A little less gloom at the store

Wal-Mart reports a 5% increase in its same-store sales. Sales pick up for other merchants, but pockets of weakness remain.

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By Parija B. Kavilanz, CNNMoney.com senior writer

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NEW YORK (CNNMoney.com) -- Even though retailers got some much-needed relief from their sales drought in April, industry watchers cautioned against concluding that American consumers are back to shopping with a vengeance.

Monthly same-store sales did pick up for many merchants in April. Same-store sales, a key measure of a retailer's performance, are sales at stores open at least a year.

According to sales tracker Thomson Reuters, which tracks monthly same-store sales for 35 retail chains, including Wal-Mart, overall April sales for the group rose 1.2%, much better than its original forecast for a 0.2% dip in the month. The April gain was still considerably weaker than the 3.3% gain a year ago.

But given the annual shift of the Easter holiday between March and April, it's important to look at combined same-store sales results for both months to accurately assess whether or not Americans are really shopping again, said Thomson Financial's retail analyst Jharonne Martis.

And, Martis said, combined March-April same-store sales this year dipped 0.3% compared to a 1.3% gain for the same combined periods a year ago.

April sales results coincided Thursday with a new survey of 1,000 shoppers that showed consumers aren't loosening up their discretionary purchases just yet.

"This is the first time in 30 years of consumer surveys that we've seen this low interest in shopping," said Britt Beemer, CEO of America's Research Group.

The principal reason for low discretionary spending is that 48.5% of consumers feel pressure from credit card bills, the survey said.

The change in consumer behavior also has a philosophical basis, said Beemer.

The survey found that two-thirds of those surveyed feel that deficit spending in Washington will cause their children to have fewer opportunities and higher taxes.

As a result, only 30% of consumers polled said they will buy more in May.

"The retail sales declines are finding a bottom, but it's a bumpy bottom," said Frank Badillo, senior economist with retail consultancy Retail Forward, said in a note Thursday.

"The Easter shift has caused some of the turbulence the last two months," he said. "In the coming months, there will probably be more bumpiness because of the effect of last year's economic stimulus and the uncertain impact of this year's stimulus."

Wal-Mart boosting market share: Looking at where budget-conscious households are shopping, April results again revealed that discounters such as Wal-Mart (WMT, Fortune 500) continue to be winners as more consumers trade down in their everyday purchases to its value-priced products.

Wal-Mart reported much stronger-than-expected April sales, boosted by Easter-related shopping and a pick-up in purchases of entertainment and home-related products.

The world's largest retailer's same-store sales rose 5%, excluding gasoline purchases.

Analysts, on average, expected the company to post an increase of 2.8% in April, according to sales tracker Thomson Reuters.

"We gained new customers, improved our market share position and found that when customers had more money to spend, they spent it more often at Wal-Mart," Eduardo Castro-Wright, vice chairman of Wal-Mart Stores, said in a statement.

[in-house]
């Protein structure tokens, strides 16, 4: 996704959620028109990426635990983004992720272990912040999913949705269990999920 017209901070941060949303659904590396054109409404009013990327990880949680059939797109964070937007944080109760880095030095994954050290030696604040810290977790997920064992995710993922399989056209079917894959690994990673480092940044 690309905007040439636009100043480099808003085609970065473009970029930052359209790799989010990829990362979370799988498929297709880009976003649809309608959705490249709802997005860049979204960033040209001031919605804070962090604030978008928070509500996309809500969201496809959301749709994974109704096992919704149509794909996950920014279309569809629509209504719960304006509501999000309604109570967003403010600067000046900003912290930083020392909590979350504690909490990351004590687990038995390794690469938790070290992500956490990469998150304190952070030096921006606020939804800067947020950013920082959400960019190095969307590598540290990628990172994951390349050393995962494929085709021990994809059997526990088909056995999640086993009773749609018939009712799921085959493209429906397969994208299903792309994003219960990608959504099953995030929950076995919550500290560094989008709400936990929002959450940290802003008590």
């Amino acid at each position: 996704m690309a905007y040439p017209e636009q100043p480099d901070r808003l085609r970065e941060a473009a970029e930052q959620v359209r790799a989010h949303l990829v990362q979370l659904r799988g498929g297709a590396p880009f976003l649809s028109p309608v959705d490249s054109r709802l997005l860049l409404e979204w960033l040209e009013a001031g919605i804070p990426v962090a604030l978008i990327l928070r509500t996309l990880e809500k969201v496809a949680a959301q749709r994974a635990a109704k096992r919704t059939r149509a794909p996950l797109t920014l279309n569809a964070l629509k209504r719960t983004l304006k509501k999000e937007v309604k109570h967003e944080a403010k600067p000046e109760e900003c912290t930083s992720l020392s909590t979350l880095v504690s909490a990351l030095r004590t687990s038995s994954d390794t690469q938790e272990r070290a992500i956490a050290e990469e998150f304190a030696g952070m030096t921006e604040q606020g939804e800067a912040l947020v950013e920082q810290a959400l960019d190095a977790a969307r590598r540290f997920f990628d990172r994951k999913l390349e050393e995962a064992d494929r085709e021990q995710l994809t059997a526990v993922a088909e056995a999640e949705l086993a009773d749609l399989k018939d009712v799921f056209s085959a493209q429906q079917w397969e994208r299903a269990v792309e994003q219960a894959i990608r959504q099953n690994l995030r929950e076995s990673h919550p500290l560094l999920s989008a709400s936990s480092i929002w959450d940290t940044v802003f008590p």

The retailer said its shoppers "responded well" to Easter seasonal offerings, resulting in high single-digit same-store sales for seasonal products compared to the Easter period last year.

Grocery, health and wellness, entertainment and home products were the best-performing categories at its stores last month.

Wal-Mart also said comparable store traffic has increased for seven consecutive months, and was higher in April than in any of the previous six months.

Besides Wal-Mart, April also provided better-than-expected results for some other merchants.

The Buckle (BKE), a seller of trendy clothing and accessories, logged an 18.2% jump in April sales, beating analysts' estimates for a 10.6% increase.

Another winner - Children's Place - reported a 5% same-store sales increase, also trouncing analysts' expectations for its sales to be flat for the month.

And sales at Gap, the No. 1 apparel seller, fell 4%, better than analysts' forecasts for a 7.9% decline.

Still weak: But despite some pickup, many retailers continued to suffer a recession-triggered sales decline in April as consumers kept a tight check on their shopping habits amid more job losses.

Among the casualties, Limited Brands (LTD, Fortune 500), owner of Victoria's Secret and Bath & Body Works chains, reported a 6% drop in its same-store sales.

Wholesale club operator Costco (COST, Fortune 500) reported an 8% same-store sales, including gasoline sales, hurt by lower pump prices. Excluding the impact of gas sales, the retailer said its same-store sales were flat versus a year ago.

Department store chain Macy's (M, Fortune 500) sales slumped 9.1% in April, worse than analysts' expectations for a 7.5% decline.

Teen merchandise seller Hot Topic (HOTT) posted a 3.1% sales gain, much softer than analysts' forecasts for a 7% increase.

"The bottom line is that I'm still a little disappointed that the average of March and April was still in the negative," said Scott Hoyt, senior director of consumer economics for Moody's Economy.com.

"That said, consumers are spending but we are nowhere near back to the norm given the pace of job losses and how low confidence is right now," he said. To top of page

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